The Evolution Debate: The Flood and the Geologic Record

In the creation-evolution debate, you’ll often see creationists dismiss evidence for evolution after finding some fault with it, as they often do for transitional fossils. But something else you’ll see a lot is reexplaining evidence in a way that fits it into the Creation story.

As a writer, I can tell you that this can be fun. It’s like a puzzle, finding a way to make all of the pieces of a story fit together. But fiction is a forgiving medium, and science is not, and if you dig into it, you’ll soon find that creationist reexplanations usually don’t hold water. One such point that comes up a lot is this:

“The apparent progression of fossils in the geologic record is due to Noah’s Flood.”

This is a little complicated, but the short version is, even if you didn’t know about transitional fossils, you still see a clear progression of fossils from fish to reptiles to mammals in the fossil record when you move from older rock layers at the bottom of, say, a canyon, as in the diagram above, to newer rock layers at the top. This progression of rock layers is call the geologic column, and it extends from over 600 million years ago to the present in various places around the world.

The progression of fossils from small, simple organisms to more complex ones provides independent evidence that lifeforms changed and evolved over time. However, Creationists explain this away in two different ways that are only vaguely related to each other. Kent Hovind explains this progression by what he calls “hydrological sorting,” whereby animal carcasses laid down by the Flood of Noah are sorted by density—denser bodies at the bottom and less dense ones at the top. Meanwhile, his son, Eric, argues that the geologic column doesn’t exist in the first place, but let’s focus on the first one.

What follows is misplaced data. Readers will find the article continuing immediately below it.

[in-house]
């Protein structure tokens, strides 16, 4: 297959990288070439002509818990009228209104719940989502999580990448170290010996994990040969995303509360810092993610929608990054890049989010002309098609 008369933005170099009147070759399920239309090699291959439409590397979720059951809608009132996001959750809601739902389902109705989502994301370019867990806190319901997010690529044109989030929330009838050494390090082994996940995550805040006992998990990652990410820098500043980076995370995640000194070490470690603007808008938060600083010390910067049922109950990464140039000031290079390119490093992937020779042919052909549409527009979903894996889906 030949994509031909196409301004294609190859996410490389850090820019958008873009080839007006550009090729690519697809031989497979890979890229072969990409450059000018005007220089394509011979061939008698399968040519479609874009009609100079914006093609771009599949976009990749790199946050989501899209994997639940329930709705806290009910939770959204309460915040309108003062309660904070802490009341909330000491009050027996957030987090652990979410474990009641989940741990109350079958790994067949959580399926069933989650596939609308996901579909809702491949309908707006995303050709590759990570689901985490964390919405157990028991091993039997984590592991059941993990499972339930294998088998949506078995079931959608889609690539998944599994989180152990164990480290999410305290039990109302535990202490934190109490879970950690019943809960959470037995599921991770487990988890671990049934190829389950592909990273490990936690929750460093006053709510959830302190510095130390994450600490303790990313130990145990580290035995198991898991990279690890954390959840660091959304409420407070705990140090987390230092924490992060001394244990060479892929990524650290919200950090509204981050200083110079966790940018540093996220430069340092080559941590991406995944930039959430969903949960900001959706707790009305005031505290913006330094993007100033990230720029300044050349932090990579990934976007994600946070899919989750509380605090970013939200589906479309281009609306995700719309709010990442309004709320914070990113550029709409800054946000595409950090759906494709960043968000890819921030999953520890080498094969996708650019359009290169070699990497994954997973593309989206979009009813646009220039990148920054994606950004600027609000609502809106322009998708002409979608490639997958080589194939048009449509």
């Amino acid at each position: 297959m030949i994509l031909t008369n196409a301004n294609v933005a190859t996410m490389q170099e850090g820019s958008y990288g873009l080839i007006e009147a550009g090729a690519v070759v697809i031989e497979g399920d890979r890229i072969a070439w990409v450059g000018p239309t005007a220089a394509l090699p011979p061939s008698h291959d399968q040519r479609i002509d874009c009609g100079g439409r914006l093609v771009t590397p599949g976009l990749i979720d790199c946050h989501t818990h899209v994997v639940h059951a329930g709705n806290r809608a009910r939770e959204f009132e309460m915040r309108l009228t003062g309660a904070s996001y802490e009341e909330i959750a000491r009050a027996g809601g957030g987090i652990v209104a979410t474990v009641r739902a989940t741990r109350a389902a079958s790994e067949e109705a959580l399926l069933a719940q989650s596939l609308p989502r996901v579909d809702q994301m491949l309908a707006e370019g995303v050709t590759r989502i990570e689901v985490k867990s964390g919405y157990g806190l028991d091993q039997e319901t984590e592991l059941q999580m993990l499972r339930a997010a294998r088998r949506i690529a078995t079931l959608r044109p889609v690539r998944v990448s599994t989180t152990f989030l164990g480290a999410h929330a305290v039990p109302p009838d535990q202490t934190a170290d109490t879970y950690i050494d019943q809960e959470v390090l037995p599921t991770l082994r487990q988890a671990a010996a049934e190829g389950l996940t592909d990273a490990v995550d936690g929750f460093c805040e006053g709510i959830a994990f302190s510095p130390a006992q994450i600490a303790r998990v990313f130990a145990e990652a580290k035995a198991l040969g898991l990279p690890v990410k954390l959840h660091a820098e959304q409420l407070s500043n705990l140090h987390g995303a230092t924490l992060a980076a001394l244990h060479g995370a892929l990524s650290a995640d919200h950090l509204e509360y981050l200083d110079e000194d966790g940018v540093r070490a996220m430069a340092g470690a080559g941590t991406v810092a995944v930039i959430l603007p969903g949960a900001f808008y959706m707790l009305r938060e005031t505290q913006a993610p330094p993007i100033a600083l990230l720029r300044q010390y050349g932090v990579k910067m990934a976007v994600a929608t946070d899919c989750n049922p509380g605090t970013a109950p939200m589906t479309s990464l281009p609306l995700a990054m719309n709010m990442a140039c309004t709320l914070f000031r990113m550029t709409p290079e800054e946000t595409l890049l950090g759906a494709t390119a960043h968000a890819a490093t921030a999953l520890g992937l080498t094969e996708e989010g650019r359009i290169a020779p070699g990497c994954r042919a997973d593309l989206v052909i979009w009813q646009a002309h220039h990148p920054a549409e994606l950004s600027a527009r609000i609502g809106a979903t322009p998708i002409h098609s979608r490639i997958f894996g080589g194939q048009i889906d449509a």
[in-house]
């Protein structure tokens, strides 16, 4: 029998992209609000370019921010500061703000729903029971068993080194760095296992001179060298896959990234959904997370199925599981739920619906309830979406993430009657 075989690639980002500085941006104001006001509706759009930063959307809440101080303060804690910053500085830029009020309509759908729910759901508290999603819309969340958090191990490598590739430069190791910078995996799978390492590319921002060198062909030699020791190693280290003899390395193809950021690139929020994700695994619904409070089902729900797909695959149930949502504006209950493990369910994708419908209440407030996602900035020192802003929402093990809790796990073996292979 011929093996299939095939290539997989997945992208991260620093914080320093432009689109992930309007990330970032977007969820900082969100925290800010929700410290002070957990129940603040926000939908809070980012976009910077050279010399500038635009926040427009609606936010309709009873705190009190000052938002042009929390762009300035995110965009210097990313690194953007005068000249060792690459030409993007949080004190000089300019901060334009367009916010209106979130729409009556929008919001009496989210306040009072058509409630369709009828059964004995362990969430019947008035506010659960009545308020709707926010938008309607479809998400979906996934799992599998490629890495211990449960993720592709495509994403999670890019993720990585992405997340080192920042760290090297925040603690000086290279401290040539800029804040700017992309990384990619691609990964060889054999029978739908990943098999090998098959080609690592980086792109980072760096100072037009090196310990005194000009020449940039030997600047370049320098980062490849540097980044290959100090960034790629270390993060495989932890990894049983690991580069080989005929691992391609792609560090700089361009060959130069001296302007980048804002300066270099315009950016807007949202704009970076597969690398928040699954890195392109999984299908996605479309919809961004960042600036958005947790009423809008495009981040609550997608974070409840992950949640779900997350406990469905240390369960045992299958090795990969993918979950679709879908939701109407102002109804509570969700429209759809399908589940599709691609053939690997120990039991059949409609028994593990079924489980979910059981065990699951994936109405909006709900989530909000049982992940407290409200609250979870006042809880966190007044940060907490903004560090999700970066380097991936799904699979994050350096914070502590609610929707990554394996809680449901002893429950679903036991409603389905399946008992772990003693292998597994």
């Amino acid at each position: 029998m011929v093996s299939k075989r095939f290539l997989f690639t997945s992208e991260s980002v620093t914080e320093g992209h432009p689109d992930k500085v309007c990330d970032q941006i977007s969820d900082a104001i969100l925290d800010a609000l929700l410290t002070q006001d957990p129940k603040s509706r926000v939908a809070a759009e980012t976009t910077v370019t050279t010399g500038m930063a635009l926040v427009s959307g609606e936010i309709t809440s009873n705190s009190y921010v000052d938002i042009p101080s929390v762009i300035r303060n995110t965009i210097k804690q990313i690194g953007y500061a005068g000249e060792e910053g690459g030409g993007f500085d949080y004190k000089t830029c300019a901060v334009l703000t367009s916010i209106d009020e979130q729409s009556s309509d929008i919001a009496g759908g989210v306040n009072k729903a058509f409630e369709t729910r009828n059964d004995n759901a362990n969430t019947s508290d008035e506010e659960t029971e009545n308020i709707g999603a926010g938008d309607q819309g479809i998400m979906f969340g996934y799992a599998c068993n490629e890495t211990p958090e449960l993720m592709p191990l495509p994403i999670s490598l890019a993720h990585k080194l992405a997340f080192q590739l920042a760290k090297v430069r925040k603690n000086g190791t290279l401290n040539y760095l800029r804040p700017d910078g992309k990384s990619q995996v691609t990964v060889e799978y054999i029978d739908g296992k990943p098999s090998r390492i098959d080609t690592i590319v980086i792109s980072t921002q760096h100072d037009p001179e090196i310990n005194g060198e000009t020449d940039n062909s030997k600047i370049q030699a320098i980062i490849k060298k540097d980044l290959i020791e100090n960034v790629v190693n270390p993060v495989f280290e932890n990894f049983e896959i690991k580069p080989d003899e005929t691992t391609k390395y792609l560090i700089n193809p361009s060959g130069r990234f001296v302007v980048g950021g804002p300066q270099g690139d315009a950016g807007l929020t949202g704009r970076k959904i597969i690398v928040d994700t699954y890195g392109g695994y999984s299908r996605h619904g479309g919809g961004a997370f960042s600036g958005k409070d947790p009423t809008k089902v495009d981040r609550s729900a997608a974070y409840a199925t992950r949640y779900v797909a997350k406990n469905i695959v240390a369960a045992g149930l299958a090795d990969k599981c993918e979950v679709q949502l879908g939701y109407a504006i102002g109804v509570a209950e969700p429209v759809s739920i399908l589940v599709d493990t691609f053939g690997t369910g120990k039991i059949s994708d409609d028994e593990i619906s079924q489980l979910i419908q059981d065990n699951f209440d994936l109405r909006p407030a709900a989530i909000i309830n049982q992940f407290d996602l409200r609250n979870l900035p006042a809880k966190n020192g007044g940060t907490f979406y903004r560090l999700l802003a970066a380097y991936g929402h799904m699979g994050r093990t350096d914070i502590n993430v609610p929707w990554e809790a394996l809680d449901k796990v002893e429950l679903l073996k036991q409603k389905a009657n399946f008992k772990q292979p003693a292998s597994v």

But there are obvious problems with this theory. If birds appear above reptiles because they have hollow bones and are less dense, why do mammals appear above dinosaurs, which unlike other reptiles also had hollow bones? (And that’s not just speculation. We have the bones!) Now, perhaps Hovind would say dinosaurs are lower down because they’re bigger. (In fact, I think he did say that, but don’t quote me on that.) But then, if mammals appear above dinosaurs because they’re smaller, why do dinosaurs appear above more primitive reptiles, which were also smaller?

Except now, I have new problem. Now I’m going to be the one who’s finding fault with any specific example, something I’ve criticized creationists for doing in previous posts. How do I get around this? If I’m to use an exactly symmetrical argument, where is the underlying flaw in my thinking, upstream from this argument? Is it that I’m fundamentally misunderstanding the concept of “hydrological sorting”? I admit it could be possible. Fluid dynamics is mystifying at the best of times, and it’s not my field of expertise.

So, let’s try to sidestep this. Are there other aspects of the fossil record and the geologic column that aren’t explained by hydrological sorting? Well, for one, bodies float. How did they get buried by sediment in the first place? But Hovind has a ready-made answer he could use for that, too. He says that the many bodies could have been laid down on a flat plain and then titled vertically by later geologic upheavals. (Don’t think too hard about the holes in that one.)

But there’s another problem. I may not understand fluid dynamics, but I do understand people. We find human fossils only in the youngest rocks—in the very top layers. And this makes sense. Humans are smart and stubborn and will fight tooth and nail to survive, and they would probably survive longer than other animals in a global flood. But…well, for one (again), why do humans appear above birds in the fossil record, even though birds could fly over the floodwaters for quite a while?

But that’s still not the point. The point is that if you read Genesis, generations of humans were living and dying before the Flood, and most humans bury their dead. Not to mention all the animals that died before the Flood. Shouldn’t we see an even mix of human and animal fossils below the layers laid down by the floodwaters?

And that is my Question for Creationists for this post:

While it’s plausible for many or even most human fossils to appear above those of other animals because they survived longer during the Flood of Noah, why are there no human fossils found deeper, including remains of people who died before the Flood, which should appear down to the very bottom of the rock layers?

About Alex R. Howe

I'm a full-time astrophysicist and a part-time science fiction writer.
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